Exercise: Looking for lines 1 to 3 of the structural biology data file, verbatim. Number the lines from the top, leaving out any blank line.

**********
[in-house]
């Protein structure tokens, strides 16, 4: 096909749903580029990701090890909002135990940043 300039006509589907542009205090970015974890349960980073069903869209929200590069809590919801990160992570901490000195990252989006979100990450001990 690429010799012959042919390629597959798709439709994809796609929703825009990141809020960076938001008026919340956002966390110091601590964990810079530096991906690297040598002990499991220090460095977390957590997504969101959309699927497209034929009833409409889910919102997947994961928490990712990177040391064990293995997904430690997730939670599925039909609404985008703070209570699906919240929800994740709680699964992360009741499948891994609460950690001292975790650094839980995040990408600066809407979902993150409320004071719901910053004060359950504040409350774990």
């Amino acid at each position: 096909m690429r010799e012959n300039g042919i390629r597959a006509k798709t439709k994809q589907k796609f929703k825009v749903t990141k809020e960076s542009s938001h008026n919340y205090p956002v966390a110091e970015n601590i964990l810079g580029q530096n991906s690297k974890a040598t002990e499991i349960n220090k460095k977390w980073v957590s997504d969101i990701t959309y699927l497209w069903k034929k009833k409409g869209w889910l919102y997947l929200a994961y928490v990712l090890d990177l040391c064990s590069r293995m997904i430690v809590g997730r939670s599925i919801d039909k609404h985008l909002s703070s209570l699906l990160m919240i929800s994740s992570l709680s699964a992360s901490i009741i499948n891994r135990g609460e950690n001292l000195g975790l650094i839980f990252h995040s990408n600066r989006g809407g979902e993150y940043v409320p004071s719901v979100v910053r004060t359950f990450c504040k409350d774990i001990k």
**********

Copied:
[in-house]
């Protein structure tokens, strides 16, 4: 096909749903580029990701090890909002135990940043 300039006509589907542009205090970015974890349960980073069903869209929200590069809590919801990160992570901490000195990252989006979100990450001990 690429010799012959042919390629597959798709439709994809796609929703825009990141809020960076938001008026919340956002966390110091601590964990810079530096991906690297040598002990499991220090460095977390957590997504969101959309699927497209034929009833409409889910919102997947994961928490990712990177040391064990293995997904430690997730939670599925039909609404985008703070209570699906919240929800994740709680699964992360009741499948891994609460950690001292975790650094839980995040990408600066809407979902993150409320004071719901910053004060359950504040409350774990």
């Amino acid at each position: 096909m690429r010799e012959n300039g042919i390629r597959a006509k798709t439709k994809q589907k796609f929703k825009v749903t990141k809020e960076s542009s938001h008026n919340y205090p956002v966390a110091e970015n601590i964990l810079g580029q530096n991906s690297k974890a040598t002990e499991i349960n220090k460095k977390w980073v957590s997504d969101i990701t959309y699927l497209w069903k034929k009833k409409g869209w889910l919102y997947l929200a994961y928490v990712l090890d990177l040391c064990s590069r293995m997904i430690v809590g997730r939670s599925i919801d039909k609404h985008l909002s703070s209570l699906l990160m919240i929800s994740s992570l709680s699964a992360s901490i009741i499948n891994r135990g609460e950690n001292l000195g975790l650094i839980f990252h995040s990408n600066r989006g809407g979902e993150y940043v409320p004071s719901v979100v910053r004060t359950f990450c504040k409350d774990i001990k």